It’s 4:30 am and I can’t sleep. The half-bottle of wine I drank at dinner caught up to me at about 3:30. Combined with the stress of finding an apartment in the city, figuring out what neighborhood to live in, an uncomfortable hotel room and of course, still working has prevented me from getting a normal night’s sleep.

We arrived on Tuesday night, just over 56 hours ago and since then we’ve seen too many crappy places to coun, along with a few decent/cute ones. The place we’re thinking about seriously renting is on par with my college dorm room, though it does have a separate sleeping space, a full kitchen, and even a washer/dryer unit; which is basically unheard of in the city. To be honest, I was looking forward to sending my laundry out but I guess this would save us money.

Because I can’t sleep, I think I will recap our days here.


2 hours. 120 minutes. 7200 seconds.

My dad was a jogger when I was a kid. Almost every morning the man would wake up and run 3 miles around whatever neighborhood we happened to live in. I think it came with being in the Army. They always jog in the Army. March, jog, whatever. I remember a few periods in my childhood where I would run with him, but they were never long spurts. A month or two, here or there, but jogging was never something I had a lot of fun doing. I preferred running when it involved a little white and black speckled ball and placing said ball in a net. All kids are ADD and I probably more so than most.

Fast forward 15 years and jogging is now something I enjoy doing. I ran before I met K, but her constant, train-like dedication to her marathon goals made me take it a bit more seriously. She kept me on track to run those longer distances and because of that I now always take my jogging gear with me on my trips. I don’t run every morning, but I run maybe every-other morning. I really enjoy running around cities that I don’t know very well and I have great memories of running through Central Park in NY,  through The Botanical Gardens and up to the Opera House in Sydney, and along the Thames and in Hyde Park in London. If while visiting a city you feel like a tourist, just wake up in the morning and go for a run. You’ll pass by the other tourists with their cameras and feel like the city is yours in some small way.

After watching K run two marathons and several other races, she talked me into doing a half-marathon. I honestly did not have any desire to run a marathon except to get that sense of pride one must get after finishing. I know what it feels like to spend all day or two climbing a mountain and the feeling that comes when you FINALLY, after slogging for hours and hours and eating crappy food and being so cold that your fingers hurt when you put your frozen boots on in the morning, when FINALLY you get to the top. Everything that took to get there goes away when you look out over the rest of the mountain range and realize that you’re looking at such a beautiful view that so many others will never get to see.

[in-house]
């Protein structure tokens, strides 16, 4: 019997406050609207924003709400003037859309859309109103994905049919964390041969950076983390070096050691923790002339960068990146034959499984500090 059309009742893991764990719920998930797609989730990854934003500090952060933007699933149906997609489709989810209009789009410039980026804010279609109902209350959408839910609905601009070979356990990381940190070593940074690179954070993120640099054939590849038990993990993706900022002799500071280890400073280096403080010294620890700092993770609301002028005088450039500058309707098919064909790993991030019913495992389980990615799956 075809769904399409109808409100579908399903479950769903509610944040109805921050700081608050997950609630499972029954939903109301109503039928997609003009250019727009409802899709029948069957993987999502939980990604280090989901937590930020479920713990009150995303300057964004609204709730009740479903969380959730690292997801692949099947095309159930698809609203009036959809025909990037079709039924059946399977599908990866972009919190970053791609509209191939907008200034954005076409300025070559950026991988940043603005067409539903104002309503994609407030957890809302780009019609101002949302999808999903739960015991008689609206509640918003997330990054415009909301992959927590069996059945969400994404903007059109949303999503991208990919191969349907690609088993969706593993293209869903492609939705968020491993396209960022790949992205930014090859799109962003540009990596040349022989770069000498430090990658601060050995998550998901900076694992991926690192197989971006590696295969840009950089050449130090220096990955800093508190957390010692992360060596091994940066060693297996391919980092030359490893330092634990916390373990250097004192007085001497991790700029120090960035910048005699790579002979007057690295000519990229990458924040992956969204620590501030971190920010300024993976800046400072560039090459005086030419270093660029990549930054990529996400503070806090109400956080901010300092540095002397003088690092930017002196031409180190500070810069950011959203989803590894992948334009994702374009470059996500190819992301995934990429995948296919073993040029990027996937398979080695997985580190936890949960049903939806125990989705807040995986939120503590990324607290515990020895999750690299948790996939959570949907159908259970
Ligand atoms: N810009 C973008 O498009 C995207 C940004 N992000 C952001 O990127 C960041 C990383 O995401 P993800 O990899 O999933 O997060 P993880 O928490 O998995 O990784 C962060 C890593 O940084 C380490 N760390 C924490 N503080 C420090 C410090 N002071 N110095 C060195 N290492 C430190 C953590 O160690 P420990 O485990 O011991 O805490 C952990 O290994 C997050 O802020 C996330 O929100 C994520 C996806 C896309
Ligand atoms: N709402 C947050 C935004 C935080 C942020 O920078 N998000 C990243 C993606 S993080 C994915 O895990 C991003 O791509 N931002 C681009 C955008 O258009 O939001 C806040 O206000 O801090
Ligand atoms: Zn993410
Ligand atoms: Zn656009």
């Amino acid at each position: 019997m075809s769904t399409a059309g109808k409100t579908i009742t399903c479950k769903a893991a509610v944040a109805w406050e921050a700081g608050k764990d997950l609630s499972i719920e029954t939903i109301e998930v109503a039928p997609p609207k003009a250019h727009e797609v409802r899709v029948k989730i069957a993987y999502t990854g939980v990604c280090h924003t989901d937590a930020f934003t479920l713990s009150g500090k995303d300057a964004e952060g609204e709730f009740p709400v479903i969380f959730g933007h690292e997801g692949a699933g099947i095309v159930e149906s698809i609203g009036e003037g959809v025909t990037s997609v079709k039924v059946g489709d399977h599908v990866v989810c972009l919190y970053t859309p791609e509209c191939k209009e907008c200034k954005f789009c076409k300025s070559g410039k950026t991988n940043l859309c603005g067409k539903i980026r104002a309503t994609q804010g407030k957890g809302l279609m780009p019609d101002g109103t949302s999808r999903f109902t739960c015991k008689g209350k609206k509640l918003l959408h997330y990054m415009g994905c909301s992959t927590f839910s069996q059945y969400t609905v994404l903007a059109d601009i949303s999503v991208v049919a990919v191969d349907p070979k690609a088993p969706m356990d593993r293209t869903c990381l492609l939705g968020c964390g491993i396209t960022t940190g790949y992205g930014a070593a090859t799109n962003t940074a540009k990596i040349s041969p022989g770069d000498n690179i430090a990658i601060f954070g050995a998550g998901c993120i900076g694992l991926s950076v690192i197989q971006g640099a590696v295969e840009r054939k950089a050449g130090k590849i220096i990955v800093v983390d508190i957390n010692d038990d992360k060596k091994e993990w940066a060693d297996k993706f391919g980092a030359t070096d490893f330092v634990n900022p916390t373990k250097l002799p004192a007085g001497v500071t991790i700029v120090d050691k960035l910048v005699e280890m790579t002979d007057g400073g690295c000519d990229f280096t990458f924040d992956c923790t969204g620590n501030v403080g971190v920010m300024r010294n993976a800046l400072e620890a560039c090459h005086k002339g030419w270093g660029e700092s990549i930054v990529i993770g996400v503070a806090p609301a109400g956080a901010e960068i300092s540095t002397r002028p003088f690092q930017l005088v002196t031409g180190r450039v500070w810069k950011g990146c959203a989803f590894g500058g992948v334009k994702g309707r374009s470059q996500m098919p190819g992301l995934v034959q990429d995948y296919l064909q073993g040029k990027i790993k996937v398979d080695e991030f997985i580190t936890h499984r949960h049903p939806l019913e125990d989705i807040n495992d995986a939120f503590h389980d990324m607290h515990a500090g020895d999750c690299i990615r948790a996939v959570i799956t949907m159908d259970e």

And you WORKED for that view. It means so much more internally when you had to WORK to get there. Yea, you can drive up to Hurricane Ridge and see the Olympics up close, but when you hike and climb for 3 days to get to the top of Mt Olympus, the view is that much more breathtaking. The feeling  of accomplishment that comes with the summit is something that can’t be replicated. And you feel great, until you realize it is a two day hike out… 🙂

But back to jogging. I decided to do this half back in Feb or March. We were going to run the Vancouver half in May. Plenty of time to get ready. We followed the Runner’s World guide to training for intermediates as I felt like I could run 6 miles without a problem. We only needed to double that. This went fine until sometime in March. We ran 9 or 10 miles one day and then my dad came up from AZ and we went skiing/riding for a few days at Baker. The next weekend, I went for a 4 mile run with Kelly and 1.5 miles in, my knee started to tighten. A lot. By 2 miles in I had to start walking and trying to stretch my knee. I couldn’t finish. WTF?

I stayed off it for a few days, did some more snowboarding (which felt fine) and then tried to run again on a trip. I could barely do two miles. I finally went to the doc and he confirmed what my physical therapist sister had already told me. I had strained my Patella tendon. I felt old. This was my first ever, real sports injury.

No half for me. No fix. Stay off the knee for a few weeks and then start at back at 1/2 mile runs and then increase by 10% each week. TEN PERCENT. I could use the elliptical in the meantime, thankfully.